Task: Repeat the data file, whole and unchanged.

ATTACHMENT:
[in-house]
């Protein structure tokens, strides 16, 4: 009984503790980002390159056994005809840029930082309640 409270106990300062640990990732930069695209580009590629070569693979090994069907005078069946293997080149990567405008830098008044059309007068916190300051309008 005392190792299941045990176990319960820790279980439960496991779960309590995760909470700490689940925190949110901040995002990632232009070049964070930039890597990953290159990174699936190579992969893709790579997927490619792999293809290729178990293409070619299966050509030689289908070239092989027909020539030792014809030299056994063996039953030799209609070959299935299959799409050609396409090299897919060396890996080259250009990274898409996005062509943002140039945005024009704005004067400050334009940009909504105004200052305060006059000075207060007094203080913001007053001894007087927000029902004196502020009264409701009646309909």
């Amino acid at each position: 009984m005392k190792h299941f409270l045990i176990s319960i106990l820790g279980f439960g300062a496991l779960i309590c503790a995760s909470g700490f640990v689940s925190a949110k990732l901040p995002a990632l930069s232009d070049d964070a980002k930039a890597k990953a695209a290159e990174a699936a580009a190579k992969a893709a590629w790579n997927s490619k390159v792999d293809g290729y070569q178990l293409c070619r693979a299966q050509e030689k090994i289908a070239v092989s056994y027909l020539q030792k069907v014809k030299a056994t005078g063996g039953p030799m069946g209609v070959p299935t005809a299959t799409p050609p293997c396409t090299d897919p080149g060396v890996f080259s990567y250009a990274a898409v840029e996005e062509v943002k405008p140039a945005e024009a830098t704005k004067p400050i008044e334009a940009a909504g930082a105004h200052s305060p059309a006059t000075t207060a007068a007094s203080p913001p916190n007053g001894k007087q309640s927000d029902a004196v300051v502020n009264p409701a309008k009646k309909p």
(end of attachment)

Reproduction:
[in-house]
């Protein structure tokens, strides 16, 4: 009984503790980002390159056994005809840029930082309640 409270106990300062640990990732930069695209580009590629070569693979090994069907005078069946293997080149990567405008830098008044059309007068916190300051309008 005392190792299941045990176990319960820790279980439960496991779960309590995760909470700490689940925190949110901040995002990632232009070049964070930039890597990953290159990174699936190579992969893709790579997927490619792999293809290729178990293409070619299966050509030689289908070239092989027909020539030792014809030299056994063996039953030799209609070959299935299959799409050609396409090299897919060396890996080259250009990274898409996005062509943002140039945005024009704005004067400050334009940009909504105004200052305060006059000075207060007094203080913001007053001894007087927000029902004196502020009264409701009646309909």
């Amino acid at each position: 009984m005392k190792h299941f409270l045990i176990s319960i106990l820790g279980f439960g300062a496991l779960i309590c503790a995760s909470g700490f640990v689940s925190a949110k990732l901040p995002a990632l930069s232009d070049d964070a980002k930039a890597k990953a695209a290159e990174a699936a580009a190579k992969a893709a590629w790579n997927s490619k390159v792999d293809g290729y070569q178990l293409c070619r693979a299966q050509e030689k090994i289908a070239v092989s056994y027909l020539q030792k069907v014809k030299a056994t005078g063996g039953p030799m069946g209609v070959p299935t005809a299959t799409p050609p293997c396409t090299d897919p080149g060396v890996f080259s990567y250009a990274a898409v840029e996005e062509v943002k405008p140039a945005e024009a830098t704005k004067p400050i008044e334009a940009a909504g930082a105004h200052s305060p059309a006059t000075t207060a007068a007094s203080p913001p916190n007053g001894k007087q309640s927000d029902a004196v300051v502020n009264p409701a309008k009646k309909p």